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Disagreeing with Respect

The recent election brought the differences in America into sharp focus.  It presents an opportunity we as Christians cannot afford to miss!  Separating ideas is a necessary step to building understanding and ultimately creating unity.  In fact, separation is part of creation. Consider the opening passages of Genesis and observe how God used separation to create!  As Christians, we are called to be different; we have a grand opening now to clarify how we are different.  Let’s not miss it!

Clarity is the first step in understanding; dialog is another necessary step. Hurt feelings and lashing back simply stop dialog and breed more unrest.  Currently, folks are so unsettled there is a growing attitude that simple disagreement is disrespectful.  That is a lie from the enemy who does all he can to block understanding.  The recent uproar about the cast of the Broadway musical speaking out is a perfect example.  If you’ve only heard the discussion and not the event, take a moment to listen:

The Hamilton cast used their platform—and the Vice President-Elect’s attendance—as a doorway to share their viewpoint.  Although the crowd was disrespectful, the cast was polite.  We all need to learn to maximize the opportunities that come our way to speak with candor and respect.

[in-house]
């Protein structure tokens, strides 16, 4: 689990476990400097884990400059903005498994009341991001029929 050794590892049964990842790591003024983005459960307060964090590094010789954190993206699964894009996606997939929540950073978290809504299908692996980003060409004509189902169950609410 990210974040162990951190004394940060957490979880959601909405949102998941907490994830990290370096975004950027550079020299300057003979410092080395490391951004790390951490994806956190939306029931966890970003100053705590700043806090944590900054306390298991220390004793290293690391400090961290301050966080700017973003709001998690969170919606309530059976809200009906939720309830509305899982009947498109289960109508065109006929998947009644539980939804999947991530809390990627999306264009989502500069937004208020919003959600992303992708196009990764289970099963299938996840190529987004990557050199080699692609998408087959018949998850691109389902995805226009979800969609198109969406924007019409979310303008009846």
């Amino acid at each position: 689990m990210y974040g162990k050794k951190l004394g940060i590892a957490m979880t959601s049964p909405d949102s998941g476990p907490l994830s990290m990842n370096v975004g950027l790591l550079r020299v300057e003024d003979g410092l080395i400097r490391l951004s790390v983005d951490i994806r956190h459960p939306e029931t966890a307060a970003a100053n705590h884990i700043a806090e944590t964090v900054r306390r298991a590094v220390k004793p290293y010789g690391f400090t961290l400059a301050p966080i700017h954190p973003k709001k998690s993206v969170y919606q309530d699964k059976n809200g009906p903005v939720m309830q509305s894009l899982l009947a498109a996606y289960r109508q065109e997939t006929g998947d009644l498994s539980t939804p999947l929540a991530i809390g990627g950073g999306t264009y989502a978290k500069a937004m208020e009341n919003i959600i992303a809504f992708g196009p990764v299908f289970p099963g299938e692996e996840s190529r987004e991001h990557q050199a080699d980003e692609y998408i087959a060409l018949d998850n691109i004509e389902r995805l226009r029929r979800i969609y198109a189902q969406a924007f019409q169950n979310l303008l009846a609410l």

To the glory of the God whom he serves, Mr. Pence received their view with humble understanding.

There is another Genesis story that helps us understand our present reality of disrespectful disagreement and unrest.  The natural response to the disagreement falls far short of God’s creative pattern.  The horror and heartache of not choosing God’s way is seen in the life and legacy of Cain.  The first-born child of Adam & Eve, Cain entered history on the wings of God’s promise to send a deliverer through the “seed of the woman.”  Expectations were high for Cain.  Seemingly, Cain took pride in rising to those expectations.  As it always does when pride enters in, things went terribly wrong.

Perhaps you recall:  Cain and his brother took their offerings before God.  Cain, living out the meaning of his name, “acquired,” brought to God what he acquired through his own effort.  In truth, Cain’s offering worshipped his own ability and work, not the goodness of God.  Cain focused on himself and his pride led him to believe that not only his offering was better than his brother, he himself was superior to his brother.  God disagreed—respectfully, I might add.

God warned Cain that he was going the wrong way.  He told him, “Sin wants to master you.  You must master it.”  Cain did not; he chose to soak in his damaged pride. He didn’t seek understanding; he opted for self-righteousness and attack.  Resentment gives a home to bad attitudes and divisive spirits.  When Cain pursued the wrong path, the first human death happened.  He murdered his own brother.  Choosing the “Way of Cain” still kills.